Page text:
OECD Cover Image
Tuesday, May 10, 2022
Our guest bloggers, Florian Breger, Paul Dommel, Sharon Moore, and Mike Stone, write on the way that many governments around the world manage tax collection.

Guest Bloggers:  Florian Breger, Vice President Civilian Global Government; Paul Dommel, Partner, Strategy and Transformation;  Sharon Moore, Principal Industry Engineer, Global Government; and Mike Stone, Managing Partner Global Government, IBM

The Organization for Economic Cooperation and Development (OECD) is working with Governments to recommend a new tax paradigm that reflects the increasingly digitalized global economy. The OECD strategy would re-allocate more tax revenues to market jurisdictions where customers reside.  It also would minimize tax arbitrage between different governments.  These changes could have a significant impact on the way that many governments around the world manage tax collection.  In turn, that will affect the technology required to administer the program.

The new paradigm, called the OECD Two-Pillar Strategy, is described below.

Pillar One:  Focuses on where companies pay tax and is likely to affect a relative handful of companies and countries.  OECD’s approach would lead governments to better align profits and tax revenues with where sales originate, irrespective of physical presence.  At this point, OECD and countries have not settled on the specific rules and guidance to implement Pillar One.  Pillar Two is more developed.

Pillar Two:  Would call for a global minimum tax (GMT). Firms with revenue > €750M or about $1B will pay a GMT of 15% of profits in each country in which they operate. 

  • Companies would pay a “top-up tax” in their home country for the difference between the effective tax rate per jurisdiction and the 15% minimum rate.
  • As currently drafted, the rules would allow countries to levy additional tax on foreign subsidiaries in country.This will occur in cases where the home country tax may be below the global minimum tax of 15%. How to prevent double taxation of the same income, where countries may claim such a top-up tax, remains to be addressed.That will be the subject of dispute prevention and resolution measures to be defined.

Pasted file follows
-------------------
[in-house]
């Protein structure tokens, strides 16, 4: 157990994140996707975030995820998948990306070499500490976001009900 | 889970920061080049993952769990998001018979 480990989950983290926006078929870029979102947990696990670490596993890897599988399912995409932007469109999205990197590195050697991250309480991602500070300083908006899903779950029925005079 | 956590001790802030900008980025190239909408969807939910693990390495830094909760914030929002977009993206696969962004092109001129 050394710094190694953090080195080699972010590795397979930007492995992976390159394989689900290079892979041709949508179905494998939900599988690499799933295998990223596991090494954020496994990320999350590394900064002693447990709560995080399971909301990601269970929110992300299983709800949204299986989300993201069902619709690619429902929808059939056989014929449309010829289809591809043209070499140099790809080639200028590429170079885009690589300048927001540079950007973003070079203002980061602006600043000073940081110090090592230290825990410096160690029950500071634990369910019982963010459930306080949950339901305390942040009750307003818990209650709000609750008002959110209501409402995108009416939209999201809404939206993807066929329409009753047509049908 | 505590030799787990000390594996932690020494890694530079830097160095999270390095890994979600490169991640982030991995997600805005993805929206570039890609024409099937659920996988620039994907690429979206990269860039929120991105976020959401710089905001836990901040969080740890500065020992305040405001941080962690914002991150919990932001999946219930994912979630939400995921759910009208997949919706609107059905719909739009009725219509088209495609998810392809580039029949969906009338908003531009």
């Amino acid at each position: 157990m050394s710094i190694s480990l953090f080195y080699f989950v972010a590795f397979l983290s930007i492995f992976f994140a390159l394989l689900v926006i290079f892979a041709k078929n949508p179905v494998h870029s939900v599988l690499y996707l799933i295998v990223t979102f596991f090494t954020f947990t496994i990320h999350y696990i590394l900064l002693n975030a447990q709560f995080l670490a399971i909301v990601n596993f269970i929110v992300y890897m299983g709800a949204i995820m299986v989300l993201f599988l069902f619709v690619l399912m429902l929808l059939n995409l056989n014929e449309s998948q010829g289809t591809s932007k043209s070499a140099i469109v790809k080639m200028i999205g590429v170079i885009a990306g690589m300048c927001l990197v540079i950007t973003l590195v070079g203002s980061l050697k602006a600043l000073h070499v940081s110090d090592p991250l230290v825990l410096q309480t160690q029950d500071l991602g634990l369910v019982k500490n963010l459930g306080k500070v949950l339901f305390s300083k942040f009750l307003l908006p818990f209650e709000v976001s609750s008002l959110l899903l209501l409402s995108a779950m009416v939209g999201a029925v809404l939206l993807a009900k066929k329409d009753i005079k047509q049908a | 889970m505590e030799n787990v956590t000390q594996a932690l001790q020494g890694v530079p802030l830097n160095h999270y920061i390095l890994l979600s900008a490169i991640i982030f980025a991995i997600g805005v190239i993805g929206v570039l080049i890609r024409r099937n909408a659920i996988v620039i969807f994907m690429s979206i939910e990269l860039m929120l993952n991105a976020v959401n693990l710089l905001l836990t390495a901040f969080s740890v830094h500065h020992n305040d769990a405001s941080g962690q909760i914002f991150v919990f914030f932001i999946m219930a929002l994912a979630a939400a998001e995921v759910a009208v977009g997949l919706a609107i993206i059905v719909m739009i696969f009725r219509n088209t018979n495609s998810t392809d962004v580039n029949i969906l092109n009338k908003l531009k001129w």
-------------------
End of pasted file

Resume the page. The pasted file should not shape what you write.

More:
Originally targeted for implementation in mid-2023, that date is likely to move back as OECD and countries are continuing to develop greater clarity on the Pillars.  However, the implications for  national Tax agencies implementation, driven especially by Pillar 2, are clear.  Corporations will need to provide more information on geographic costs and revenues.  Tax agencies will need to collect, manage, and evaluate massive amounts of new information.

  1. Implications for [to] Government Tax Agencies

Pillar Two will establish a floor to reduce tax competition between countries on corporate income tax.  A global minimum corporate tax at a rate of 15% will protect national tax bases.  The chart below highlights key challenges and implications for corporations and national tax authorities.


Pillar Two Challenges and Implications




  • Complex procedure and documentation for companies to declare tax conformity for all subsidiaries in home country
  • Companies to re-evaluate internal cost structures and share results with Gov’t
  • Each country will require forms and workflow associated with emerging rules
  • Communicate complex rules and updates to corporations and tax professionals -- efficiently address questions
  • Massive quantity of new documents and data flowing to many tax agencies